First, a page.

Well as you will know it’s been a wet and windy week, I tried pike, perch and roach fishing with varied success, but at least it has been fairly mild for November. Going by the different weather forecast pundits we are going to have an ice age winter or a repeat of Noah’s Ark, this being the case I’ll expect a fine, mild and dry winter since they never seem to get it right even for the next day.
On Tuesday I went pike fish and although I never set the angler press lines buzzing I did get three jacks on various deadbaits, mackerel and sardine; probably that’s because that is what I had on the hooks. I think we often put too much emphasis on the bait, where-as the fish just find food and take it whatever it is.
On Thursday I travelled south into the Kennet Valley with plans to fish with John Found for a couple of days and then one day on my own since John had plans to attend a book launch for Pete Springate’s new tome.
With no need for an early start I met John at the car park on the Kennet and Avon Canal at 11:00am ready for the day’s sport after the big perch known to swim in the area. For those not familiar with this region but thinking they might like to try it out, then the Reading and District book give dozens of miles of both river and canal fishing along with numerous lakes. The name says it all in that the river and canal flow side by side over the distance between Newbury and Reading. Often they have separate waterways, but just as often they join and run as one until the next weir and they go their separate ways again.
John had identified a couple of swims where perch were caught and I dropped into one of these for the afternoon. Although this section of canal can often have quite a flow on it, there seemed little movement today as there were no boats on the move. The swim itself was a section where the far bank had overhanging brambles which gave shelter to the fish keeping the boats away from the bank. Fishing with a pole would be the ideal since that would allow you to go into quite tight spots and place the bait right against the bank but casting had its obvious problem of the slightest misjudgement going into the brambles and possible breakage.
I chose a slight hollow where the brambles formed an arc and at least I had a few feet to play with although I still hit the brambles on one occasion and was lucky to get the tackle back intact. The tackle was an open-ended feeder, fished paternoster style with the size 8 hook on 4lb fluorocarbon line attached so the hook hung just above the feeder when I was ready to cast it out. With the rod held vertically in front of me and a pendulum style swing away from my body directly at the chosen spot for the tackle to land was the way to hit the swim with regular consistency. Casting with the rod held to either side and then a swing towards the swim will end up in disaster, a split second error in releasing the line from the spool sends the bait to either side of the intended spot and the waiting brambles just say ‘thank you very much’ and on most occasions they keep your free gift to them.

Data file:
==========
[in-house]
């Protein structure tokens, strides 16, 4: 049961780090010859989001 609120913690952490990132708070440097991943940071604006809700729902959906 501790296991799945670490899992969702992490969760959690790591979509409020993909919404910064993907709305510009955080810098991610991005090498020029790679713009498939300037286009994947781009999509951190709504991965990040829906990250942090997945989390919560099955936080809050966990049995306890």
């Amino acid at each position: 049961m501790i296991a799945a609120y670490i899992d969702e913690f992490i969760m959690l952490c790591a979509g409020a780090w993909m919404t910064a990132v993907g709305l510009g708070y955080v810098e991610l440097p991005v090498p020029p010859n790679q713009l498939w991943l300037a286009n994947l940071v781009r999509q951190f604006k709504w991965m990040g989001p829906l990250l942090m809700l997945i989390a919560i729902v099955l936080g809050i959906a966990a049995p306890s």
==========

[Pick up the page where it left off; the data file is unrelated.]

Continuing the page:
My hookbait was a lobworm and within the feeder was a mix of casters, chopped up dendrobaenas, and prawns all held in a light method mix. A dozen casts at the beginning of the session soon had a bit of feed laid down to attract the perch if they were in the area. I waited about an hour for the first bite on my quivertip and hooked a nice fish only to have it come off the hook about half way back to my side of the canal. Disappointing but at least there were fish feeding. Over the next few hours I took two others of 2lb-4oz and 2lb-7oz as well as missing a couple of bites, but that will often happen with lobworms as bait. An interesting start to my break but what would tomorrow bring?
For the Friday it was arranged that we would visit Dave Steuart’s section of the River Test again in the hope of a big river roach. With all the current rain in the area we knew the chances would not be good, but Dave had suggested that legering might produce the goods with the odd swim still available for float fishing in the slack water. As expected it was hard going, I got a grayling from a comparative slack water on the far side of the rive while John managed a roach of about 1lb from the bottom weir pool. A few brown trout fell to both of us but they do tend to be a bit stupid so no surprise there. We had left the best chance to last and although I got a couple of small roach, it was John who took first prize with a 2lb-4oz specimen roach that makes these trips so worthwhile. A short walk away was slack water that allowed the fish to rest and photos to be taken before returning them to fight another day.
The River Test runs through the garden.
The Saturday proved to be a total washout, rain from the start to the finish, and my thought of a return trip to tempt a bigger perch from the section of canal failed miserably with total blank. That’s what fishing is about in my eyes, the chance of a monster fish, but it needs work and effort to succeed and those good days have to be treasured to make up for the blanks.